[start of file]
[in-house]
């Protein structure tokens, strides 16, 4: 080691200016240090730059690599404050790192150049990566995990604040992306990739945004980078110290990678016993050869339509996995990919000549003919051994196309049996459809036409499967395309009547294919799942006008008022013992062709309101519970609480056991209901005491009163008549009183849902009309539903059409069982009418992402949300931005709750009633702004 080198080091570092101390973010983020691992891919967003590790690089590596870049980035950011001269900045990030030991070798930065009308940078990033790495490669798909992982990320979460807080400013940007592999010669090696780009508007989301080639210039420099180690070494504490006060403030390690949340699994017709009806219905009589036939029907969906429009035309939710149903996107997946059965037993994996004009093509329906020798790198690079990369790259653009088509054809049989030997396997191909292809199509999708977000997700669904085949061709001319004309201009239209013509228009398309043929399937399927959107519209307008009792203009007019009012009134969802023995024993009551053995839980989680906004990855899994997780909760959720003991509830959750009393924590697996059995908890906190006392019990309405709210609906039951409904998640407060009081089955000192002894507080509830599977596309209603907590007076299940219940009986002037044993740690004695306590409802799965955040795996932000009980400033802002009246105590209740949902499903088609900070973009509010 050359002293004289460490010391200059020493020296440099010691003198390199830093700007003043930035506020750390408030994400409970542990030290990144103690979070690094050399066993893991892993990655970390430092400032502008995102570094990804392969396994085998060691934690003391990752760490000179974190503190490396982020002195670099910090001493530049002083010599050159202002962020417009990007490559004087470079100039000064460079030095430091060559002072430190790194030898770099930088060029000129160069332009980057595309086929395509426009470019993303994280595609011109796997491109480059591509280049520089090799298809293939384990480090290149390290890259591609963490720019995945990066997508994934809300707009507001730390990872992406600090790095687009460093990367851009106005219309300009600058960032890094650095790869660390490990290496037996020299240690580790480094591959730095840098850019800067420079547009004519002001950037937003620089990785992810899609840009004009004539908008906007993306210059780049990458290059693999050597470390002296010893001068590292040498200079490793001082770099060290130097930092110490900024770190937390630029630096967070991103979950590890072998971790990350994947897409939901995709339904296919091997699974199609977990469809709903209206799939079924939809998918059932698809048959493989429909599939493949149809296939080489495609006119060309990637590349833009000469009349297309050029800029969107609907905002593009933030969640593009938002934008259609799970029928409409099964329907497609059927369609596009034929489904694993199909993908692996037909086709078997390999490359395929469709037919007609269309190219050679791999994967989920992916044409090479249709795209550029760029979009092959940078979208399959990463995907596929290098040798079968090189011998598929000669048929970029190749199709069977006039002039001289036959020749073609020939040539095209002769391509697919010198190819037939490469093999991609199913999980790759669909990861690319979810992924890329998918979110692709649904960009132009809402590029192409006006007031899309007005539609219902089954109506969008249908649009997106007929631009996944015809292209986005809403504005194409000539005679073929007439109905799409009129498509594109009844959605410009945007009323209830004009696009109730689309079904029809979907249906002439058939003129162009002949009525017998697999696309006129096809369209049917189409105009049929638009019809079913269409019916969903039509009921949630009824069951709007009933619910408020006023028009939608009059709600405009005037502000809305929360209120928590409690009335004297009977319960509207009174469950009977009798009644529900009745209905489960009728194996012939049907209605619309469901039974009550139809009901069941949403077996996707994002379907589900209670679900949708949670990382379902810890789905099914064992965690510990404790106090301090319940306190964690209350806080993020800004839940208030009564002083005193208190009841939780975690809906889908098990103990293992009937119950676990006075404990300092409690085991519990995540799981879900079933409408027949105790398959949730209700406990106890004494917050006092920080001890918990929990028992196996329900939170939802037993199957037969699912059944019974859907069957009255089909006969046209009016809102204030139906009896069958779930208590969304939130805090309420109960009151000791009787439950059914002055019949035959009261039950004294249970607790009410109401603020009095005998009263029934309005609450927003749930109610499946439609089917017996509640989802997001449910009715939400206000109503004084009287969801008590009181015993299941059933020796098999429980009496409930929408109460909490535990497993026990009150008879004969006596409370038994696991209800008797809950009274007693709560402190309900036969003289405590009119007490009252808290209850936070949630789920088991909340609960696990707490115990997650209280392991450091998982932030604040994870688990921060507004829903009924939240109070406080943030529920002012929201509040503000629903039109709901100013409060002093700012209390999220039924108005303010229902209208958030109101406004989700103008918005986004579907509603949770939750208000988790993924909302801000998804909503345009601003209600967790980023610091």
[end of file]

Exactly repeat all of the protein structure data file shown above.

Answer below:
[in-house]
């Protein structure tokens, strides 16, 4: 080691200016240090730059690599404050790192150049990566995990604040992306990739945004980078110290990678016993050869339509996995990919000549003919051994196309049996459809036409499967395309009547294919799942006008008022013992062709309101519970609480056991209901005491009163008549009183849902009309539903059409069982009418992402949300931005709750009633702004 080198080091570092101390973010983020691992891919967003590790690089590596870049980035950011001269900045990030030991070798930065009308940078990033790495490669798909992982990320979460807080400013940007592999010669090696780009508007989301080639210039420099180690070494504490006060403030390690949340699994017709009806219905009589036939029907969906429009035309939710149903996107997946059965037993994996004009093509329906020798790198690079990369790259653009088509054809049989030997396997191909292809199509999708977000997700669904085949061709001319004309201009239209013509228009398309043929399937399927959107519209307008009792203009007019009012009134969802023995024993009551053995839980989680906004990855899994997780909760959720003991509830959750009393924590697996059995908890906190006392019990309405709210609906039951409904998640407060009081089955000192002894507080509830599977596309209603907590007076299940219940009986002037044993740690004695306590409802799965955040795996932000009980400033802002009246105590209740949902499903088609900070973009509010 050359002293004289460490010391200059020493020296440099010691003198390199830093700007003043930035506020750390408030994400409970542990030290990144103690979070690094050399066993893991892993990655970390430092400032502008995102570094990804392969396994085998060691934690003391990752760490000179974190503190490396982020002195670099910090001493530049002083010599050159202002962020417009990007490559004087470079100039000064460079030095430091060559002072430190790194030898770099930088060029000129160069332009980057595309086929395509426009470019993303994280595609011109796997491109480059591509280049520089090799298809293939384990480090290149390290890259591609963490720019995945990066997508994934809300707009507001730390990872992406600090790095687009460093990367851009106005219309300009600058960032890094650095790869660390490990290496037996020299240690580790480094591959730095840098850019800067420079547009004519002001950037937003620089990785992810899609840009004009004539908008906007993306210059780049990458290059693999050597470390002296010893001068590292040498200079490793001082770099060290130097930092110490900024770190937390630029630096967070991103979950590890072998971790990350994947897409939901995709339904296919091997699974199609977990469809709903209206799939079924939809998918059932698809048959493989429909599939493949149809296939080489495609006119060309990637590349833009000469009349297309050029800029969107609907905002593009933030969640593009938002934008259609799970029928409409099964329907497609059927369609596009034929489904694993199909993908692996037909086709078997390999490359395929469709037919007609269309190219050679791999994967989920992916044409090479249709795209550029760029979009092959940078979208399959990463995907596929290098040798079968090189011998598929000669048929970029190749199709069977006039002039001289036959020749073609020939040539095209002769391509697919010198190819037939490469093999991609199913999980790759669909990861690319979810992924890329998918979110692709649904960009132009809402590029192409006006007031899309007005539609219902089954109506969008249908649009997106007929631009996944015809292209986005809403504005194409000539005679073929007439109905799409009129498509594109009844959605410009945007009323209830004009696009109730689309079904029809979907249906002439058939003129162009002949009525017998697999696309006129096809369209049917189409105009049929638009019809079913269409019916969903039509009921949630009824069951709007009933619910408020006023028009939608009059709600405009005037502000809305929360209120928590409690009335004297009977319960509207009174469950009977009798009644529900009745209905489960009728194996012939049907209605619309469901039974009550139809009901069941949403077996996707994002379907589900209670679900949708949670990382379902810890789905099914064992965690510990404790106090301090319940306190964690209350806080993020800004839940208030009564002083005193208190009841939780975690809906889908098990103990293992009937119950676990006075404990300092409690085991519990995540799981879900079933409408027949105790398959949730209700406990106890004494917050006092920080001890918990929990028992196996329900939170939802037993199957037969699912059944019974859907069957009255089909006969046209009016809102204030139906009896069958779930208590969304939130805090309420109960009151000791009787439950059914002055019949035959009261039950004294249970607790009410109401603020009095005998009263029934309005609450927003749930109610499946439609089917017996509640989802997001449910009715939400206000109503004084009287969801008590009181015993299941059933020796098999429980009496409930929408109460909490535990497993026990009150008879004969006596409370038994696991209800008797809950009274007693709560402190309900036969003289405590009119007490009252808290209850936070949630789920088991909340609960696990707490115990997650209280392991450091998982932030604040994870688990921060507004829903009924939240109070406080943030529920002012929201509040503000629903039109709901100013409060002093700012209390999220039924108005303010229902209208958030109101406004989700103008918005986004579907509603949770939750208000988790993924909302801000998804909503345009601003209600967790980023610091």